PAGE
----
Has there been a similar U.S. video?
I wouldn’t mind if the U.S. recruited this man, a true leader for the 21st century.
Musings and chronicles on life, work, film, culture, politics, etc.
08 Jun 2013 2 Comments
I shake my head whenever I think about this. I never thought this new job offer would become so confusing and annoying. I haven’t even been up to writing about it, though I’ve mentioned it ad nauseum to my friends. Now I’ve been approved to keep my current job so all’s well. It didn’t look good 10 days ago though. Here’s a run down.
As I said when I got the offer, I asked about housing and was told it was available for all teachers recruited from abroad. That’s why I accepted the job.
Then the new teachers got an email about 60 days of temporary housing. What? That’s not what I wanted, considering Macau’s the 5th most expensive city in Asia. I wrote to the director explaining how important housing was to me.
A week later all the new teachers got a long email and one of the items was housing. We were told that all new hires would get housing and that anyone who wanted housing had to apply for it. Is this too good to be true all of a sudden? We’ve gone from 60 days of temporary housing and the possibility of campus housing in January to immediate campus housing. That’s good.
Well, by Monday, the relief had worn off and I was back to doubting. According to a PowerPoint on how to apply for housing, everyone must apply for housing. Housing would be allocated according to job title, family size, and a few other criteria. Distinguished Professors get 75 points, Professors, 60, Associate Professors 50, Assistant Professors 40 and lowly Senior Lecturers and Secretaries 20.
Twenty?! Talk about insulting. Now I would get 10 points for getting recruited from overseas, but I am single so unless I get a live in maid, which would net me 10 more points, I don’t qualify for the additional points for a spouse or children. Since I’m new I can’t claim credit for years of service.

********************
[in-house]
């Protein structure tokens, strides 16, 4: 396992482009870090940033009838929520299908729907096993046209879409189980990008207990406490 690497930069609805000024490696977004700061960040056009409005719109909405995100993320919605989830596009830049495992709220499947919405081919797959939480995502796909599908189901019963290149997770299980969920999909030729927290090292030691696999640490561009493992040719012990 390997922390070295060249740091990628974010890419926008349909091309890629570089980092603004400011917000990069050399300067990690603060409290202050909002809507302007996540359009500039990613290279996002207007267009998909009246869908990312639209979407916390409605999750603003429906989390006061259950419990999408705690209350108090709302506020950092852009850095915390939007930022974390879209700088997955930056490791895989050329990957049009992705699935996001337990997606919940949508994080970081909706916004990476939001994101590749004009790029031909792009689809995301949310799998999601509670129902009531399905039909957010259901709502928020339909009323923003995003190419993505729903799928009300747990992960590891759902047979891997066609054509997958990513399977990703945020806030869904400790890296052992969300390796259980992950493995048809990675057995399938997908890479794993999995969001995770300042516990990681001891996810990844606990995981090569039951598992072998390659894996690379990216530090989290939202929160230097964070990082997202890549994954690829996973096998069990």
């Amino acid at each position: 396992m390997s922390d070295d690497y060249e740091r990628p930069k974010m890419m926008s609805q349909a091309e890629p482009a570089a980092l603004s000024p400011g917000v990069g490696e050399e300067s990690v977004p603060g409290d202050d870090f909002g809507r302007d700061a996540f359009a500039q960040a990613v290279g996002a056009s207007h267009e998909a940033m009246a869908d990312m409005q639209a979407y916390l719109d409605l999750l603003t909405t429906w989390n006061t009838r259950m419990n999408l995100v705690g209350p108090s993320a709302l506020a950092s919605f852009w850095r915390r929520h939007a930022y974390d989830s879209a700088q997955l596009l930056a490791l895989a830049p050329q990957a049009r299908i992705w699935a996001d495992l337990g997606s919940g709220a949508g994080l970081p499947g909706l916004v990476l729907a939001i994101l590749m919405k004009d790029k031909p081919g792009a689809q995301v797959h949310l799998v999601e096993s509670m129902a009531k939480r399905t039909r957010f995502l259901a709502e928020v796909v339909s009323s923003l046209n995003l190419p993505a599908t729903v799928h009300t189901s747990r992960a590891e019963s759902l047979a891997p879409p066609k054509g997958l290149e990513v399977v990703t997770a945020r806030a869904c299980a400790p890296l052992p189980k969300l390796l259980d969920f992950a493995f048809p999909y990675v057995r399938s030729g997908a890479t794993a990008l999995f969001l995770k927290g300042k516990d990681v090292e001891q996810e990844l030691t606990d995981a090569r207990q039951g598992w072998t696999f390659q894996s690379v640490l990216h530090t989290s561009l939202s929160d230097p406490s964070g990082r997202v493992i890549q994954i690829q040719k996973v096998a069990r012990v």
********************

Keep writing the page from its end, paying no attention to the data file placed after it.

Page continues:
The contract arrived on Monday. After marveling at the Portuguese, I got an English translation. The contract states that it supersedes all other communication between the employer and employee. Seems the email promising housing would count for nothing. Also, once you sign the contract, you have to give three months notice before quitting. So if someone signs it today and finds out July 15th, she doesn’t have housing, she either works for at least a semester or pays three months wages to the school. I’m not sure how they’d collect, but that’s what is stated.
Another interesting document came with the contract. It was a booklet explaining what income and assets teachers, as government employees have to declare. Macau wants to end corruption, which is admirable. They require people working in Macau to declare property, income, investments, jewelry, boats, and airplanes owned – whether they’re in Macau or elsewhere. Employees must declare such assets with a value over 500 points. I couldn’t figure out what a point is worth, but it was interesting that they insist on this. How would they check the veracity of foreign employees’ declarations?
Not my problem as I’ll be back in Jinan, but it’s interesting.
That 20-point scheme for English teachers is just galling. I bet it indicates how we’re treated across the board.
24 May 2013 2 Comments
Explorer has been adding obnoxious ads of big breasted women, rotting teeth and cigarettes to my page. No thanks. I don’t want what you’re peddling. Ever think of trying actually add beauty to the world instead of shock?
19 May 2013 3 Comments
I got a job offer in March. A job with good pay, working on a new campus for a respected university. I immediately inquired about housing and benefits and was informed that housing is arranged. The sample contract I saw listed good benefits including health care. Since I enjoyed the people I met, I accepted the job.
I also made the mistake of not continuing to job hunt. In fact, I wrote to two contacts to withdraw my application for jobs that seemed quite good. Also, I informed my current employer than in the fall, that I’d be teaching elsewhere. My current job has been given to someone else so my only chance to remain here would be if someone had to back out.
Well, now things don’t look so certain.